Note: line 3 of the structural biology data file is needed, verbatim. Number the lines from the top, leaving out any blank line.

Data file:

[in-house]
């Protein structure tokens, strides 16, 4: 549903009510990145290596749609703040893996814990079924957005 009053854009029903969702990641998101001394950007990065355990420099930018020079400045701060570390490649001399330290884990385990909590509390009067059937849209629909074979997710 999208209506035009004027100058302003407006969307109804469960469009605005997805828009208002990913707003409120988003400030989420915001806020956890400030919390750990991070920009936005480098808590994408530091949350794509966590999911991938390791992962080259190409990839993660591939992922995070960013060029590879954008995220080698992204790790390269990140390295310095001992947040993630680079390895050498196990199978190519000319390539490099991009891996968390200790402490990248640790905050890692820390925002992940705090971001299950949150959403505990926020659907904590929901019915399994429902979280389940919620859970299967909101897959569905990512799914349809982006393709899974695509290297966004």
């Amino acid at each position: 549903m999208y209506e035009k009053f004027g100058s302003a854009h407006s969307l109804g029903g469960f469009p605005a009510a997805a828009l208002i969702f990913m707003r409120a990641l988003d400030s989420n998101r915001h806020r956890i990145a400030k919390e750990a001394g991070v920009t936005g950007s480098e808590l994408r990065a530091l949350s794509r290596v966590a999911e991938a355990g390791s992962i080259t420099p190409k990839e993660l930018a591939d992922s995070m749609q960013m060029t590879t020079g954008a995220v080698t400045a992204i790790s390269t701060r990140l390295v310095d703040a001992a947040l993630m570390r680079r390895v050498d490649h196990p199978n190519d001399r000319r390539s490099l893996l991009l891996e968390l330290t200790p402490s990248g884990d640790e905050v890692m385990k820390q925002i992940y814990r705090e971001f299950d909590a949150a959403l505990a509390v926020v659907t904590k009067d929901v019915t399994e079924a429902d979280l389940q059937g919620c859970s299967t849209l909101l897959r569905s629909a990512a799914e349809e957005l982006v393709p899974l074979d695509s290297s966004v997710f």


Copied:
């Amino acid at each position: 549903m999208y209506e035009k009053f004027g100058s302003a854009h407006s969307l109804g029903g469960f469009p605005a009510a997805a828009l208002i969702f990913m707003r409120a990641l988003d400030s989420n998101r915001h806020r956890i990145a400030k919390e750990a001394g991070v920009t936005g950007s480098e808590l994408r990065a530091l949350s794509r290596v966590a999911e991938a355990g390791s992962i080259t420099p190409k990839e993660l930018a591939d992922s995070m749609q960013m060029t590879t020079g954008a995220v080698t400045a992204i790790s390269t701060r990140l390295v310095d703040a001992a947040l993630m570390r680079r390895v050498d490649h196990p199978n190519d001399r000319r390539s490099l893996l991009l891996e968390l330290t200790p402490s990248g884990d640790e905050v890692m385990k820390q925002i992940y814990r705090e971001f299950d909590a949150a959403l505990a509390v926020v659907t904590k009067d929901v019915t399994e079924a429902d979280l389940q059937g919620c859970s299967t849209l909101l897959r569905s629909a990512a799914e349809e957005l982006v393709p899974l074979d695509s290297s966004v997710f």